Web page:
Car batteries last for about three to five years, so if it's time to get a new one, replace it in the fall when batteries typically go on sale. Winter months cause your car to work harder — the engine requires more current to start — thus putting more pressure on the battery. "A car's battery loses [up to] 40 percent of its power when the temperature dips below freezing, and over 50 percent when the temperature falls below zero," says Abilio Toledo, an area manager with Firestone Complete Auto Care. If your battery isn't old, a simple check of the cables and clamps for fraying or corrosion will suffice. Any battery-acid corrosion (a white, powdery substance) can easily be cleaned with baking soda, water, and a toothbrush. Most batteries have caps on top; if it's low, fill the holes with distilled water.
Make Sure Your Four-Wheel-Drive Works
Unless you go off-roading all year long or have permanent four-wheel-drive, chances are you don't use your system during the summer. A functioning system can improve tire traction on snow and ice, decreasing the possibility of getting stuck. Remember, having a 4WD system doesn't mean you can drive figure eights around icy parking lots or drive faster than you normally would in a regular car. 4WD can improve your SUV's traction on snow and ice from a stationary position, but it doesn't make your tires grip the pavement any better when you brake.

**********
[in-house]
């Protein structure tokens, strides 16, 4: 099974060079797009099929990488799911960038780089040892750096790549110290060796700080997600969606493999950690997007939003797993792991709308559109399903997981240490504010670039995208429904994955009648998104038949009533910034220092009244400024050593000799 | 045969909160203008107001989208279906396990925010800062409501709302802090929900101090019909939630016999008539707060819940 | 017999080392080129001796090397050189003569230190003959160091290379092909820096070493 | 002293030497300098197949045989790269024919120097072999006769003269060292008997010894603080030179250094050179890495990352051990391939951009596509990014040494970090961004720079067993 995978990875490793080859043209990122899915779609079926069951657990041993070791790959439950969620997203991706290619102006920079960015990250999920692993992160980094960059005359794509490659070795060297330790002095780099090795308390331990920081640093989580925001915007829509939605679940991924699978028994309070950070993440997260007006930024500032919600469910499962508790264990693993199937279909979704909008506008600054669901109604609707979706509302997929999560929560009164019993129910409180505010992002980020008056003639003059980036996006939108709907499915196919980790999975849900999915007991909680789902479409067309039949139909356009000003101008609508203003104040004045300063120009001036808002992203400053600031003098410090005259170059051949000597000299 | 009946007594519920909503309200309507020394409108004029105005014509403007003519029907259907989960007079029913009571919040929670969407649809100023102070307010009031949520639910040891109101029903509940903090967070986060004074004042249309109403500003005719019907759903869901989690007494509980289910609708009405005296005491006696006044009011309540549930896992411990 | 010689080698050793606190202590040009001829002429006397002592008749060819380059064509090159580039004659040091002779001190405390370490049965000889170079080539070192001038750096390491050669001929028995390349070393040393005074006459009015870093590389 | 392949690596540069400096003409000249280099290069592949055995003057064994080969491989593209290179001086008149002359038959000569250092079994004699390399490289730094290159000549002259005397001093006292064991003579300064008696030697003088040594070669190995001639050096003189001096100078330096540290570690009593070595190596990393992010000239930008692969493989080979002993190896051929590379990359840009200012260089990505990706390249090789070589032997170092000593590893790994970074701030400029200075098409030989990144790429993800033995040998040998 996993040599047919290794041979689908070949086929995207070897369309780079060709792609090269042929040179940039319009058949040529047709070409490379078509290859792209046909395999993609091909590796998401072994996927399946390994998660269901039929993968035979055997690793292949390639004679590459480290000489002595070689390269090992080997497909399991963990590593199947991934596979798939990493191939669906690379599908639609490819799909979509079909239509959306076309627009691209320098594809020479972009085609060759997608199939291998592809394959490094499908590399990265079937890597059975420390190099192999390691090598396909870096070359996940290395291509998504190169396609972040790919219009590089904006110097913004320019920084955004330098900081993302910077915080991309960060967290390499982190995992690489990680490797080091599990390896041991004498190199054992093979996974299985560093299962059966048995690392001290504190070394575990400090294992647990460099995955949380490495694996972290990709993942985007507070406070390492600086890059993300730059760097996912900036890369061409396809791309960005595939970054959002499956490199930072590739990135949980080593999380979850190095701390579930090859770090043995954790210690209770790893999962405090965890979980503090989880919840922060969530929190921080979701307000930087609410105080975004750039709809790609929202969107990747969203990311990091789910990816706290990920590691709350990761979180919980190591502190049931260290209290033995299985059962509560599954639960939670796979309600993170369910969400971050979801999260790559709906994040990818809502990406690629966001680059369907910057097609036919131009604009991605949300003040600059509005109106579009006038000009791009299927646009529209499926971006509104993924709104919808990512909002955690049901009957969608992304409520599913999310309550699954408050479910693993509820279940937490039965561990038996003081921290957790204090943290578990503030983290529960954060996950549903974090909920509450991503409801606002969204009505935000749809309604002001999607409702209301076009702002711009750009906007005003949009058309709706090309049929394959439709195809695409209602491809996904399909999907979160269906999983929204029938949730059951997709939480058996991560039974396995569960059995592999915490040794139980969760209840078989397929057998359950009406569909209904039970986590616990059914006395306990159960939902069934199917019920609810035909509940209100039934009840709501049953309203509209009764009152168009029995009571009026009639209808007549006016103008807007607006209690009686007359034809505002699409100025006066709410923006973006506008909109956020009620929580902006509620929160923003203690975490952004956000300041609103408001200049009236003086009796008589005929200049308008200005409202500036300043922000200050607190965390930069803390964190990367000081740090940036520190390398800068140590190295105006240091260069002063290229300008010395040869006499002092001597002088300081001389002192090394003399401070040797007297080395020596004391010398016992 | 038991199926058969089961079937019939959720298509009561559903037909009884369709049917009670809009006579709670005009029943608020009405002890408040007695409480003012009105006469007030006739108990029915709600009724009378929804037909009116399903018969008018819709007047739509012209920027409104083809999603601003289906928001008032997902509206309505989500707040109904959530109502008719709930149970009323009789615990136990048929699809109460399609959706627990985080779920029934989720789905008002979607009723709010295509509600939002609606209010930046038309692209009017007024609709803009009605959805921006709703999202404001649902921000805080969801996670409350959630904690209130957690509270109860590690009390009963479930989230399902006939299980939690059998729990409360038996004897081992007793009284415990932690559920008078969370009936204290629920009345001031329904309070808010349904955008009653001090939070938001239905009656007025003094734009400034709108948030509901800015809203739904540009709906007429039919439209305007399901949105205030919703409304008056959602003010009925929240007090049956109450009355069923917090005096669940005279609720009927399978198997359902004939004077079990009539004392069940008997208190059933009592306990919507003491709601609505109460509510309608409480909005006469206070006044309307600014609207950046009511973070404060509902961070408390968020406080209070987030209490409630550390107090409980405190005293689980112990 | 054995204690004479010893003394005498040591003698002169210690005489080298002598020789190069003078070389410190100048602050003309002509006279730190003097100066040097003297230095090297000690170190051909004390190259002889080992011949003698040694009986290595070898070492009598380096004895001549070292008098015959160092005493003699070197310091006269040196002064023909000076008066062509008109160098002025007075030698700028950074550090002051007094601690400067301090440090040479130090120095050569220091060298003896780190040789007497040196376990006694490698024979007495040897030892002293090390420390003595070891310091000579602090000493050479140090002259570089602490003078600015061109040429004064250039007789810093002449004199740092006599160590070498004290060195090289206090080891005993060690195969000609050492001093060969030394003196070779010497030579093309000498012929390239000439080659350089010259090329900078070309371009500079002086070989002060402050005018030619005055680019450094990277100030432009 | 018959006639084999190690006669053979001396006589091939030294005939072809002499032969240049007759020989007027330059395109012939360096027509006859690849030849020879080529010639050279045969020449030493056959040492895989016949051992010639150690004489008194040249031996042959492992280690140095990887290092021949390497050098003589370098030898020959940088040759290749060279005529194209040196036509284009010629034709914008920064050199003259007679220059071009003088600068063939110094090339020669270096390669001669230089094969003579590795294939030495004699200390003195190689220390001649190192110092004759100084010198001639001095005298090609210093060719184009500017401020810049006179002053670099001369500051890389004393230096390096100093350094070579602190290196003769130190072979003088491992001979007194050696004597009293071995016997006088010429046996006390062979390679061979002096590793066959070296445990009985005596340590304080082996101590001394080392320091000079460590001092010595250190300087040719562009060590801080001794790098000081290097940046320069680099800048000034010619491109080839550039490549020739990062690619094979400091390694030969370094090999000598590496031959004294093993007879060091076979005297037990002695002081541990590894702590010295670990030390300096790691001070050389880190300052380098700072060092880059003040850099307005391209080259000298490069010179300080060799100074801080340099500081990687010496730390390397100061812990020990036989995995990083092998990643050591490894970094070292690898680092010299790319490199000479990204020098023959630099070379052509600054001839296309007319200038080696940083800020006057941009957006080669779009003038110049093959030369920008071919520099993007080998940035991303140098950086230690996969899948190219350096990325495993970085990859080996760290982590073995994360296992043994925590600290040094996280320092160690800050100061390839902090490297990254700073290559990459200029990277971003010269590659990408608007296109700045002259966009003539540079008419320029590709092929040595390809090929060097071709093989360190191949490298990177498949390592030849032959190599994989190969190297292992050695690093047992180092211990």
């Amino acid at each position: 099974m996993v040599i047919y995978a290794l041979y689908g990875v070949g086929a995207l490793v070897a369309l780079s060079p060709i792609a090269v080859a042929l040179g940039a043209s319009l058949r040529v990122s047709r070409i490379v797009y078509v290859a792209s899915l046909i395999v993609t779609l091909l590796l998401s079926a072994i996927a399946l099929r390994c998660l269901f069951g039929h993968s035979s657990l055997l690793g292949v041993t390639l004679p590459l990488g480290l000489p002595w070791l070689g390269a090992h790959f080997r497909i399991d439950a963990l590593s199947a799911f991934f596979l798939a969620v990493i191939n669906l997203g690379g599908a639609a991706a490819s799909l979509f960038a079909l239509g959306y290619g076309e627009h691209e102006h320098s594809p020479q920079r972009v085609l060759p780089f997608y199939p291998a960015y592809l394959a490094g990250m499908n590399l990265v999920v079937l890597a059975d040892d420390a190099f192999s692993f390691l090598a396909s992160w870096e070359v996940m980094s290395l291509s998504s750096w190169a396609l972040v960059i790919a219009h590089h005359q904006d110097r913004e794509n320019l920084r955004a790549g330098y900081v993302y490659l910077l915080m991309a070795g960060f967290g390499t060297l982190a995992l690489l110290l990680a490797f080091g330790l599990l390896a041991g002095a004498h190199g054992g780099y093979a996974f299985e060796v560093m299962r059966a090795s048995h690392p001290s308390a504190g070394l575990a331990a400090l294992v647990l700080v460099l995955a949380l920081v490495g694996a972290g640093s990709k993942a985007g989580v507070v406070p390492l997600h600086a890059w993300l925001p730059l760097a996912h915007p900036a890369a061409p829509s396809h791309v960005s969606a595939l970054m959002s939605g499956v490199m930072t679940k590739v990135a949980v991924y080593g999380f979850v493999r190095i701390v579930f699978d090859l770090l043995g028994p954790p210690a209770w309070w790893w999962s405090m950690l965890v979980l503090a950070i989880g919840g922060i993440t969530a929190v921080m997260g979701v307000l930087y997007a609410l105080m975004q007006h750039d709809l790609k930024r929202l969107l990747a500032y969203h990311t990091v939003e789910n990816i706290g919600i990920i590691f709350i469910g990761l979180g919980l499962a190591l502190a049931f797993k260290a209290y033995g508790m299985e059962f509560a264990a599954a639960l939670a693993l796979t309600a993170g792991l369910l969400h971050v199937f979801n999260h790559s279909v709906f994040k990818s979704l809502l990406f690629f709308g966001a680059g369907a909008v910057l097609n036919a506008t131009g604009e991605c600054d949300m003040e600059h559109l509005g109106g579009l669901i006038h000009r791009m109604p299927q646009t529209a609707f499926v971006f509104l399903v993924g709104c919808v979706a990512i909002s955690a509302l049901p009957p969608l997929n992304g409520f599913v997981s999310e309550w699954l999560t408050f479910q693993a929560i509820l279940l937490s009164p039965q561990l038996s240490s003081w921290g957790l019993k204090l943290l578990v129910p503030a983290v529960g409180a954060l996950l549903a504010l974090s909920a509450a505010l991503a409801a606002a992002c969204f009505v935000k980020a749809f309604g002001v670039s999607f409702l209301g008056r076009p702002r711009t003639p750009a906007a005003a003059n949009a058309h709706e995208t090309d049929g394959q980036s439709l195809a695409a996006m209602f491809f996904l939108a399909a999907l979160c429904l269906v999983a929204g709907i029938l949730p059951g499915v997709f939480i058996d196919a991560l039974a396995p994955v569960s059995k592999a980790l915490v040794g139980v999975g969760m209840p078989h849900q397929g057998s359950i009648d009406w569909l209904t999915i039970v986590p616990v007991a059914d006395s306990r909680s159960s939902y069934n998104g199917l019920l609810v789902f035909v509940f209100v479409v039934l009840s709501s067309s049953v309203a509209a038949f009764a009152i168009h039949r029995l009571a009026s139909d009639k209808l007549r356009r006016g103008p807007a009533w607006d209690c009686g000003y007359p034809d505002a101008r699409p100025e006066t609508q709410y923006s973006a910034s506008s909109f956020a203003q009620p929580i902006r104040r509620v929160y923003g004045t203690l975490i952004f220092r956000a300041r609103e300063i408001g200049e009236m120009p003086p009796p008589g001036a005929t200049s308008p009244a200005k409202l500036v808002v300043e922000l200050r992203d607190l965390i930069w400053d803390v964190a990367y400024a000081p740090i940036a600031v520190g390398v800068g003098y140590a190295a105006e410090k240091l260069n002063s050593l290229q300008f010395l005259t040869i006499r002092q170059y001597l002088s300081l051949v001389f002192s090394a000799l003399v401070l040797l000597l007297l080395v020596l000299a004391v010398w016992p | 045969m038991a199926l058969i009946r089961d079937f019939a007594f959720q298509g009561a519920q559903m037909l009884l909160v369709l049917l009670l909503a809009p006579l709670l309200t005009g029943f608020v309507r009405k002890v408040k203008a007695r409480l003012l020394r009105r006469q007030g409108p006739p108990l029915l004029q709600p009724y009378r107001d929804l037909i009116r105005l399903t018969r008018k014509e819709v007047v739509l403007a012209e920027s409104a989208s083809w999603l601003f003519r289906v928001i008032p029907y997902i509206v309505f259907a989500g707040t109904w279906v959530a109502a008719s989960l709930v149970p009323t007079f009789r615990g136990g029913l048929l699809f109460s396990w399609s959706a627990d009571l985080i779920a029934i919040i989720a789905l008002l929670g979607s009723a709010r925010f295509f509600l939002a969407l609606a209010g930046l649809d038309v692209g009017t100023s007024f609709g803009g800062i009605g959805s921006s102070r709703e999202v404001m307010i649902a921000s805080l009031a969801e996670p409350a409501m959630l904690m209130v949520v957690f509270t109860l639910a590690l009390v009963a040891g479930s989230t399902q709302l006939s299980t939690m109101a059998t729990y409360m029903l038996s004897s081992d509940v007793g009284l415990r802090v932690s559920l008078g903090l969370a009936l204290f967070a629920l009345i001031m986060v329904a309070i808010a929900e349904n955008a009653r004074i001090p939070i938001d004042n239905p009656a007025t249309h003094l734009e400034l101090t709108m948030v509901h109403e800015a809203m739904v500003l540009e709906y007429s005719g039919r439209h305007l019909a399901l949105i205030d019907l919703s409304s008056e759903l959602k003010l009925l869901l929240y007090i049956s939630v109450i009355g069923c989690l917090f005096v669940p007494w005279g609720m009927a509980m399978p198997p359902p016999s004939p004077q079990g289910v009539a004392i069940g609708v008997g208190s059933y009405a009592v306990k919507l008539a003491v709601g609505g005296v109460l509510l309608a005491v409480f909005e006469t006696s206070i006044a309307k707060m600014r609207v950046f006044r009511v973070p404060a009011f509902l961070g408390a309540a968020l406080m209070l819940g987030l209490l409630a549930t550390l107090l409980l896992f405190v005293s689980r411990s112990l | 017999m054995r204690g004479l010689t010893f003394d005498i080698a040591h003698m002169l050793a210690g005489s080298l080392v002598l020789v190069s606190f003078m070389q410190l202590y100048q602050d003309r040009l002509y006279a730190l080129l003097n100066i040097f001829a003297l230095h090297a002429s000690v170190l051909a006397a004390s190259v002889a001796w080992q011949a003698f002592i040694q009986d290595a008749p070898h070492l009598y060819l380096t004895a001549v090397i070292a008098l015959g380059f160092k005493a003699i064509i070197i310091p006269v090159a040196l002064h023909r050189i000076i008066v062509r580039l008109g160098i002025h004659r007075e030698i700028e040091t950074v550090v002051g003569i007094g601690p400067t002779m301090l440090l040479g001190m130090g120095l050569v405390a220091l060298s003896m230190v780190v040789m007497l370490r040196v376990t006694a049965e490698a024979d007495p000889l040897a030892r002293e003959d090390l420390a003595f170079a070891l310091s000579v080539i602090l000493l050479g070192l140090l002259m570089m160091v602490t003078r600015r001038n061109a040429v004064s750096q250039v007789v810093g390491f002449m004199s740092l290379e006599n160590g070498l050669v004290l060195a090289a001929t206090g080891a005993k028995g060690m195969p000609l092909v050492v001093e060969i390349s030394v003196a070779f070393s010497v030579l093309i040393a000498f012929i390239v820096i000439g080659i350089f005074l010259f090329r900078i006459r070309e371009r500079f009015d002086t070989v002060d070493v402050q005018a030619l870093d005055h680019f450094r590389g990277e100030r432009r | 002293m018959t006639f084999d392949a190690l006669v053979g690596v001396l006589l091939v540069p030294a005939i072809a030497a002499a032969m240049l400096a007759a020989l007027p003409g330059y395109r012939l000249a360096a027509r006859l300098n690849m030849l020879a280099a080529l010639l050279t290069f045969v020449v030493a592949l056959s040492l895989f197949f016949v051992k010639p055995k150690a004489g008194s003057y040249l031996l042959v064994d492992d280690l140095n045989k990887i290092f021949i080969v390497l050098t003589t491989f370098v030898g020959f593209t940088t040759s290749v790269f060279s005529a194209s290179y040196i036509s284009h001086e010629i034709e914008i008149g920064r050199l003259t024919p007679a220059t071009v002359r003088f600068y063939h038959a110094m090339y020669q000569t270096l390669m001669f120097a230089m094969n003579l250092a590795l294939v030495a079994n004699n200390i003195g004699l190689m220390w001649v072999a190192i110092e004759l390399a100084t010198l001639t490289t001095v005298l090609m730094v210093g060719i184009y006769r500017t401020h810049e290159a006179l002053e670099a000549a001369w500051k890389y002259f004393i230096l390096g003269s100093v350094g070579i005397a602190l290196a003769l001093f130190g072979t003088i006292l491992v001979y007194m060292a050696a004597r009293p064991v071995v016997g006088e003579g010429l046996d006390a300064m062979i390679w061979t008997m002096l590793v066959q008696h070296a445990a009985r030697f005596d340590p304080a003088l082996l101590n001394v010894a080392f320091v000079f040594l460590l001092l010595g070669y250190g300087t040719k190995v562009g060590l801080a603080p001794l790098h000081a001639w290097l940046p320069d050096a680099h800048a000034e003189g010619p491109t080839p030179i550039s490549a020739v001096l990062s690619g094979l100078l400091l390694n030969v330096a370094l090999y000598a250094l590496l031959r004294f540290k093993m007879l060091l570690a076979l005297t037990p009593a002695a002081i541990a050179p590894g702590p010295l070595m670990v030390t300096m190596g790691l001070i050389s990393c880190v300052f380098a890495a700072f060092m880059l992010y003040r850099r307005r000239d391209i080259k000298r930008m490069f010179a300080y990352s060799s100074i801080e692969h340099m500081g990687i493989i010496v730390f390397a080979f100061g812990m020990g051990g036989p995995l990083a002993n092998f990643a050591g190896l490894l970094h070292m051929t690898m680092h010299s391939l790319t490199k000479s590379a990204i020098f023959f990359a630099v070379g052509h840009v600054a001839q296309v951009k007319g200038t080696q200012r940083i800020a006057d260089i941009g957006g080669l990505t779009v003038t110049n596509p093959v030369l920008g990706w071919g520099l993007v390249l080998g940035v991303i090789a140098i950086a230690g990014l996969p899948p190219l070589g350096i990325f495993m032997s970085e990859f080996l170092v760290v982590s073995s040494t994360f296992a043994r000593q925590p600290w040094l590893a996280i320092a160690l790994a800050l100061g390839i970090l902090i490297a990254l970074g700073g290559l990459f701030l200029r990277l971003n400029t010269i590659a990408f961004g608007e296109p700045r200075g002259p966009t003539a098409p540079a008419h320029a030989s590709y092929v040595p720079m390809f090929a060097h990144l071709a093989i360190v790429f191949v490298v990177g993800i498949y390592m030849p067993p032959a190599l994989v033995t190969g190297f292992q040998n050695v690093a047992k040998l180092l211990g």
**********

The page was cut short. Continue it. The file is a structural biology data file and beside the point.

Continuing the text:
Be Proactive About Antifreeze
Antifreeze protects your engine from both freezing in cold weather and heating up on hot days, and it also cuts back on corrosion. It's important to keep equal parts antifreeze and water in your radiator (a 50:50 ratio is considered the norm). Buying pre-mixed bottles of antifreeze will cut down on confusion. If you don't pay attention to your antifreeze levels, the coolant can freeze, and the engine will get extremely hot. Chances are you'll blow a gasket or two, and the cost of replacing them with labor can be costly.
Keep Your Vehicle Washed